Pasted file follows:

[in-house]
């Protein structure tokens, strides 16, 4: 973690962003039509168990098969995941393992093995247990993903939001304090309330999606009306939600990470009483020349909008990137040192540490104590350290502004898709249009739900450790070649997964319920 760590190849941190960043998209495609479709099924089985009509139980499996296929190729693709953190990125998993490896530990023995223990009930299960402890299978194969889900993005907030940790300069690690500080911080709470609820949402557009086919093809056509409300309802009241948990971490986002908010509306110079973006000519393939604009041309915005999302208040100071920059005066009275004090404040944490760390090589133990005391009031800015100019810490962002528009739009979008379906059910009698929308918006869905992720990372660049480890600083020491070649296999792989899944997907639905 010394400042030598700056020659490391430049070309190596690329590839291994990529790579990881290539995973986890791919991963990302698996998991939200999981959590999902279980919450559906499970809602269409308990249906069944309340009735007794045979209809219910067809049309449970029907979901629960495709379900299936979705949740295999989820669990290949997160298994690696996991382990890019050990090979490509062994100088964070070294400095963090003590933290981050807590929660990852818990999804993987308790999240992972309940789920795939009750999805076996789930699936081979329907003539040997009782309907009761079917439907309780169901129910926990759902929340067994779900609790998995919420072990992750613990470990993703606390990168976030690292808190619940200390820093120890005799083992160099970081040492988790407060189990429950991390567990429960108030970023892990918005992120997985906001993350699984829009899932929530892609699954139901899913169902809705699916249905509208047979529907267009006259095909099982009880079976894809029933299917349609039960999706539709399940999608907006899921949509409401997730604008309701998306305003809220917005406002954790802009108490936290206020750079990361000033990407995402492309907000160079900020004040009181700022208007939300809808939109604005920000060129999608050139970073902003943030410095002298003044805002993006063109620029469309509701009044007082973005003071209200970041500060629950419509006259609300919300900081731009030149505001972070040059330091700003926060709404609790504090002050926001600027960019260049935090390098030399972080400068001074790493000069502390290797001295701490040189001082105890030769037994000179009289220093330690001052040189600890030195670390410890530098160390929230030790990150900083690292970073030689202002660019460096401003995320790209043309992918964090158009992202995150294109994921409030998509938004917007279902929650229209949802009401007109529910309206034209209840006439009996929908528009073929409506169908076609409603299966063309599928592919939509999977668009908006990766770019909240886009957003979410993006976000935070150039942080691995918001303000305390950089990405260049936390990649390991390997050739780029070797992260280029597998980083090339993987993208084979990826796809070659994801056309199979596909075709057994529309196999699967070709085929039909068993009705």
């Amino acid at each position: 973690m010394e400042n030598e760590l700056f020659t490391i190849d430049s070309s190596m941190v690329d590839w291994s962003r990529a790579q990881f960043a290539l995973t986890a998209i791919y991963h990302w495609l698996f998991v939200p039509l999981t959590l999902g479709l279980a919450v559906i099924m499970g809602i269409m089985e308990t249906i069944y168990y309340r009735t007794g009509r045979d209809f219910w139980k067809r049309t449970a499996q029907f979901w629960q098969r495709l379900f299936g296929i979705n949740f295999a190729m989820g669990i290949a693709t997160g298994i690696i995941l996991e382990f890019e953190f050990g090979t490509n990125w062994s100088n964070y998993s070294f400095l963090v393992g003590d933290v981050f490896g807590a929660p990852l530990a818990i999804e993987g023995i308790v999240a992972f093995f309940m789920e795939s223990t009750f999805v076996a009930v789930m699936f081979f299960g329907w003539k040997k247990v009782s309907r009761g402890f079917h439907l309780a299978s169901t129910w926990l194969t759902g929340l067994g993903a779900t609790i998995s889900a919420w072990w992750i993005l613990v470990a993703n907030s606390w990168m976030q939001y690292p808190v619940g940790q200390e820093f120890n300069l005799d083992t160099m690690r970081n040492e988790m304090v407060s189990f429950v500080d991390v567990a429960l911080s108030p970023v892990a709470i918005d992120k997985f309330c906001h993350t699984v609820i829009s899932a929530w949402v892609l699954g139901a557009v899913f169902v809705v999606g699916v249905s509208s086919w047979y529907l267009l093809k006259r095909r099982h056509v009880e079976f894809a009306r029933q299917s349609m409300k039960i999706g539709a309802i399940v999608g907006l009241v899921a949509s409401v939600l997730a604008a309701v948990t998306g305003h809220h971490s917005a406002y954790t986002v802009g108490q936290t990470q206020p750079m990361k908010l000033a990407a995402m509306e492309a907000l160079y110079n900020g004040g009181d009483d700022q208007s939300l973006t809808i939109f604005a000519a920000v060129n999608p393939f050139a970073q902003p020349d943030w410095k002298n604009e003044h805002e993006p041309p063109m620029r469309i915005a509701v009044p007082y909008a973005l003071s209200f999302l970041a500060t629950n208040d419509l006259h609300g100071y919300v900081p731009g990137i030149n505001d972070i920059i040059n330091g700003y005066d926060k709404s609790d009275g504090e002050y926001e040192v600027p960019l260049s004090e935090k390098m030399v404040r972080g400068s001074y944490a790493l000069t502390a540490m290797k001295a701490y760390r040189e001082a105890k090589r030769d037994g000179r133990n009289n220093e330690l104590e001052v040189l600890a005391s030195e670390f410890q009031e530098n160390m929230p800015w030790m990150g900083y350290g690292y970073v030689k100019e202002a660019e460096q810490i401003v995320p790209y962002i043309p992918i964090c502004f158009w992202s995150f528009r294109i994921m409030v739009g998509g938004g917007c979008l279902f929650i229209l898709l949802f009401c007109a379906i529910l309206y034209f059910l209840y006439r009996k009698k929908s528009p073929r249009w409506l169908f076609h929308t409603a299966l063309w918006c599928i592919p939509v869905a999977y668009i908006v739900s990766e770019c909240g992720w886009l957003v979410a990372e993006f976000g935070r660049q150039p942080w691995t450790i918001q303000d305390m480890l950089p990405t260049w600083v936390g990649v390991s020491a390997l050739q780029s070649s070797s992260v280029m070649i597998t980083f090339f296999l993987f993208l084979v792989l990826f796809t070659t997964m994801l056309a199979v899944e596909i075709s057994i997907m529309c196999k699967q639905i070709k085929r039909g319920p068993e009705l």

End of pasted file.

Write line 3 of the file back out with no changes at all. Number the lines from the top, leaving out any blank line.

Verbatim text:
């Amino acid at each position: 973690m010394e400042n030598e760590l700056f020659t490391i190849d430049s070309s190596m941190v690329d590839w291994s962003r990529a790579q990881f960043a290539l995973t986890a998209i791919y991963h990302w495609l698996f998991v939200p039509l999981t959590l999902g479709l279980a919450v559906i099924m499970g809602i269409m089985e308990t249906i069944y168990y309340r009735t007794g009509r045979d209809f219910w139980k067809r049309t449970a499996q029907f979901w629960q098969r495709l379900f299936g296929i979705n949740f295999a190729m989820g669990i290949a693709t997160g298994i690696i995941l996991e382990f890019e953190f050990g090979t490509n990125w062994s100088n964070y998993s070294f400095l963090v393992g003590d933290v981050f490896g807590a929660p990852l530990a818990i999804e993987g023995i308790v999240a992972f093995f309940m789920e795939s223990t009750f999805v076996a009930v789930m699936f081979f299960g329907w003539k040997k247990v009782s309907r009761g402890f079917h439907l309780a299978s169901t129910w926990l194969t759902g929340l067994g993903a779900t609790i998995s889900a919420w072990w992750i993005l613990v470990a993703n907030s606390w990168m976030q939001y690292p808190v619940g940790q200390e820093f120890n300069l005799d083992t160099m690690r970081n040492e988790m304090v407060s189990f429950v500080d991390v567990a429960l911080s108030p970023v892990a709470i918005d992120k997985f309330c906001h993350t699984v609820i829009s899932a929530w949402v892609l699954g139901a557009v899913f169902v809705v999606g699916v249905s509208s086919w047979y529907l267009l093809k006259r095909r099982h056509v009880e079976f894809a009306r029933q299917s349609m409300k039960i999706g539709a309802i399940v999608g907006l009241v899921a949509s409401v939600l997730a604008a309701v948990t998306g305003h809220h971490s917005a406002y954790t986002v802009g108490q936290t990470q206020p750079m990361k908010l000033a990407a995402m509306e492309a907000l160079y110079n900020g004040g009181d009483d700022q208007s939300l973006t809808i939109f604005a000519a920000v060129n999608p393939f050139a970073q902003p020349d943030w410095k002298n604009e003044h805002e993006p041309p063109m620029r469309i915005a509701v009044p007082y909008a973005l003071s209200f999302l970041a500060t629950n208040d419509l006259h609300g100071y919300v900081p731009g990137i030149n505001d972070i920059i040059n330091g700003y005066d926060k709404s609790d009275g504090e002050y926001e040192v600027p960019l260049s004090e935090k390098m030399v404040r972080g400068s001074y944490a790493l000069t502390a540490m290797k001295a701490y760390r040189e001082a105890k090589r030769d037994g000179r133990n009289n220093e330690l104590e001052v040189l600890a005391s030195e670390f410890q009031e530098n160390m929230p800015w030790m990150g900083y350290g690292y970073v030689k100019e202002a660019e460096q810490i401003v995320p790209y962002i043309p992918i964090c502004f158009w992202s995150f528009r294109i994921m409030v739009g998509g938004g917007c979008l279902f929650i229209l898709l949802f009401c007109a379906i529910l309206y034209f059910l209840y006439r009996k009698k929908s528009p073929r249009w409506l169908f076609h929308t409603a299966l063309w918006c599928i592919p939509v869905a999977y668009i908006v739900s990766e770019c909240g992720w886009l957003v979410a990372e993006f976000g935070r660049q150039p942080w691995t450790i918001q303000d305390m480890l950089p990405t260049w600083v936390g990649v390991s020491a390997l050739q780029s070649s070797s992260v280029m070649i597998t980083f090339f296999l993987f993208l084979v792989l990826f796809t070659t997964m994801l056309a199979v899944e596909i075709s057994i997907m529309c196999k699967q639905i070709k085929r039909g319920p068993e009705l």